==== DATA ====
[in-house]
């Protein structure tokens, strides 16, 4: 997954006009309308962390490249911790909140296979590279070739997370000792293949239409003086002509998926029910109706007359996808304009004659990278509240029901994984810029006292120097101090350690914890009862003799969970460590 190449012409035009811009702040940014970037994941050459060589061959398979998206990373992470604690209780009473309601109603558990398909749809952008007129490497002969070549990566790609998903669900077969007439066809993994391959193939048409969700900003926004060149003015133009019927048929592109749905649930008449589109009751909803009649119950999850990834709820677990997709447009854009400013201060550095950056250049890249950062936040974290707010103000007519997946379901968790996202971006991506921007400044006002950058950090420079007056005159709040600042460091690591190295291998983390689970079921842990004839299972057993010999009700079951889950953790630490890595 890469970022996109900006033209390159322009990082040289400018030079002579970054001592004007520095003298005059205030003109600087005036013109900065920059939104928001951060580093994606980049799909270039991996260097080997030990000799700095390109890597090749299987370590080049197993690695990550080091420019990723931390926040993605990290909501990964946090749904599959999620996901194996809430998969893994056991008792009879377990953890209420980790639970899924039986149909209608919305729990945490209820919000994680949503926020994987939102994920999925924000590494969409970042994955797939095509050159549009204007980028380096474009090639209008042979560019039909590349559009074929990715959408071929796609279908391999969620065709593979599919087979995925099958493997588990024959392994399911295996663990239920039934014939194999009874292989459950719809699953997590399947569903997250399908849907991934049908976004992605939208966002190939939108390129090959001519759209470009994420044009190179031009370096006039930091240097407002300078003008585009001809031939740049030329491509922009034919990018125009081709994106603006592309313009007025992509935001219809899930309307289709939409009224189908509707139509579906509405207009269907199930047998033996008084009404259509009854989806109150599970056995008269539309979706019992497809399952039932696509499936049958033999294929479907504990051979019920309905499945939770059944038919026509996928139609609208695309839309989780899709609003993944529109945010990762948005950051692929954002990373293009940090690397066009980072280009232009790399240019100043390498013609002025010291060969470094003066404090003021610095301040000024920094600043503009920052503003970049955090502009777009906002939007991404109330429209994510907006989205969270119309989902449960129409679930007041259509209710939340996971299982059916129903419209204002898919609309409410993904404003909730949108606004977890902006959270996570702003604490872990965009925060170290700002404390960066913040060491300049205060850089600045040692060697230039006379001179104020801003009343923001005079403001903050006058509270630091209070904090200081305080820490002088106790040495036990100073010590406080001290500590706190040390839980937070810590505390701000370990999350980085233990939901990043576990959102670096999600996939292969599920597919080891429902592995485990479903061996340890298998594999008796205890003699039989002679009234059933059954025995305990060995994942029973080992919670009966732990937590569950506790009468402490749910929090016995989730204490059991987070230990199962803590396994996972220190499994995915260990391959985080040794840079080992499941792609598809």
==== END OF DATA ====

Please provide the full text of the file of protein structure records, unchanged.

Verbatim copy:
[in-house]
């Protein structure tokens, strides 16, 4: 997954006009309308962390490249911790909140296979590279070739997370000792293949239409003086002509998926029910109706007359996808304009004659990278509240029901994984810029006292120097101090350690914890009862003799969970460590 190449012409035009811009702040940014970037994941050459060589061959398979998206990373992470604690209780009473309601109603558990398909749809952008007129490497002969070549990566790609998903669900077969007439066809993994391959193939048409969700900003926004060149003015133009019927048929592109749905649930008449589109009751909803009649119950999850990834709820677990997709447009854009400013201060550095950056250049890249950062936040974290707010103000007519997946379901968790996202971006991506921007400044006002950058950090420079007056005159709040600042460091690591190295291998983390689970079921842990004839299972057993010999009700079951889950953790630490890595 890469970022996109900006033209390159322009990082040289400018030079002579970054001592004007520095003298005059205030003109600087005036013109900065920059939104928001951060580093994606980049799909270039991996260097080997030990000799700095390109890597090749299987370590080049197993690695990550080091420019990723931390926040993605990290909501990964946090749904599959999620996901194996809430998969893994056991008792009879377990953890209420980790639970899924039986149909209608919305729990945490209820919000994680949503926020994987939102994920999925924000590494969409970042994955797939095509050159549009204007980028380096474009090639209008042979560019039909590349559009074929990715959408071929796609279908391999969620065709593979599919087979995925099958493997588990024959392994399911295996663990239920039934014939194999009874292989459950719809699953997590399947569903997250399908849907991934049908976004992605939208966002190939939108390129090959001519759209470009994420044009190179031009370096006039930091240097407002300078003008585009001809031939740049030329491509922009034919990018125009081709994106603006592309313009007025992509935001219809899930309307289709939409009224189908509707139509579906509405207009269907199930047998033996008084009404259509009854989806109150599970056995008269539309979706019992497809399952039932696509499936049958033999294929479907504990051979019920309905499945939770059944038919026509996928139609609208695309839309989780899709609003993944529109945010990762948005950051692929954002990373293009940090690397066009980072280009232009790399240019100043390498013609002025010291060969470094003066404090003021610095301040000024920094600043503009920052503003970049955090502009777009906002939007991404109330429209994510907006989205969270119309989902449960129409679930007041259509209710939340996971299982059916129903419209204002898919609309409410993904404003909730949108606004977890902006959270996570702003604490872990965009925060170290700002404390960066913040060491300049205060850089600045040692060697230039006379001179104020801003009343923001005079403001903050006058509270630091209070904090200081305080820490002088106790040495036990100073010590406080001290500590706190040390839980937070810590505390701000370990999350980085233990939901990043576990959102670096999600996939292969599920597919080891429902592995485990479903061996340890298998594999008796205890003699039989002679009234059933059954025995305990060995994942029973080992919670009966732990937590569950506790009468402490749910929090016995989730204490059991987070230990199962803590396994996972220190499994995915260990391959985080040794840079080992499941792609598809």